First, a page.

Moving back to Indiana was a difficult decision. It was the right thing for us to do at the time. The pools, however, were interesting as well. Our first pool was a great way to have friends over and just hung out. The pool became a focus point; every year we had a summer pool party. After to Indiana, we ended up having one for our neighborhood friends and one for work friends, and we added one for church friends. We are in and around the pool as a huge part of what and how we were in the world. Our first parties in Cincinnati were dinner parties. We then shifted to pool parties. I do not miss the before, cleaning up the pool, and then after cleaning up the pool again.

.doc

Wander project Dogs, Kids and Pools


Sometimes you make a mistake, and it turns out to be a better view than perfection. In this case, the accident did not realize that sitting near the pool there would be moisture in the air. It created an air of fog around my daughter’s dog, Fran. Fran was a beautiful dog, and her job was to keep my daughter in line. Keep her in line. Fran also barked at the twins as well. She would stand at the edge of the pool and bark at the kids when they roughhoused in the pool. She didn’t get in the pool more than the top step. We had three steps at one end of the pool to make it easier to enter the pool. It was my wife’s brilliant idea and other than one time; it was the perfect solution for kids and adults.

One time a guest’s 20-month-old daughter didn’t use the steps and walked into the pool at an angle. We fished her out right away, she didn’t go below the water, but that was the only time. For the most part, adding those steps was a brilliant idea. But in this case, the picture of Fran was perfect. My daughter took 100’s of pictures of Fran, so she always stopped and looked at the camera. She, as labs often do have the most expressive face. She also had the most beautiful eyes.  Somewhere there is a video of her standing on the top step of the pool, her feet in the water, barking at the kids as they are roughhoused in the pool. She would look at me, bark, look at me.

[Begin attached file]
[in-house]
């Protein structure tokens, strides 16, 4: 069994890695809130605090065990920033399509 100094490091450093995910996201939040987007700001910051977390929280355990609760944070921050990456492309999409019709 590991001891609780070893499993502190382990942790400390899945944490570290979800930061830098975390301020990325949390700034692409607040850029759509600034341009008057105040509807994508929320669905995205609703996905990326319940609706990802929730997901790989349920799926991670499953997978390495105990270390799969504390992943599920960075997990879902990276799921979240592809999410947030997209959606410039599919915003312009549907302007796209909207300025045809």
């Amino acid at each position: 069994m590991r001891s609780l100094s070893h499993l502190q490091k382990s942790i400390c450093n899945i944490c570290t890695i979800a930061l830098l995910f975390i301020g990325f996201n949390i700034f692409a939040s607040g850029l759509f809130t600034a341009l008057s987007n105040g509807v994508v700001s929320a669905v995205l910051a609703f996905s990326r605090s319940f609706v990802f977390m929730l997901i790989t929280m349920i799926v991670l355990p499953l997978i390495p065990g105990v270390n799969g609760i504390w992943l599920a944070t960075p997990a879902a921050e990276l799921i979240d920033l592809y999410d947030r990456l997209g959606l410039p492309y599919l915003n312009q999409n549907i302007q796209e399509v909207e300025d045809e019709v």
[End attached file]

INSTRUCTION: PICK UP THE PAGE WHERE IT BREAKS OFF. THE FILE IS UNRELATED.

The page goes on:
Our other dog at the time, Gwen had no interest in the pool or the kids. She would from time to time check in with the humans, but for the most part, she was hunting chipmunks. Sadly over the years, she caught a couple, and I got to clean up the mess. It made me remove all of the bushes near the pool area and cover that section of the landscaping in pebbles. I got tired of dead chipmunks. It felt unfair to the chipmunks. Plus it encouraged snakes to come up into the yard area. My wife, and for that matter my mother, don’t go anywhere snakes are found. EVER! As in, the response to seeing a snake is, someone needs to get rid of that snake, or I am staying inside!

,doc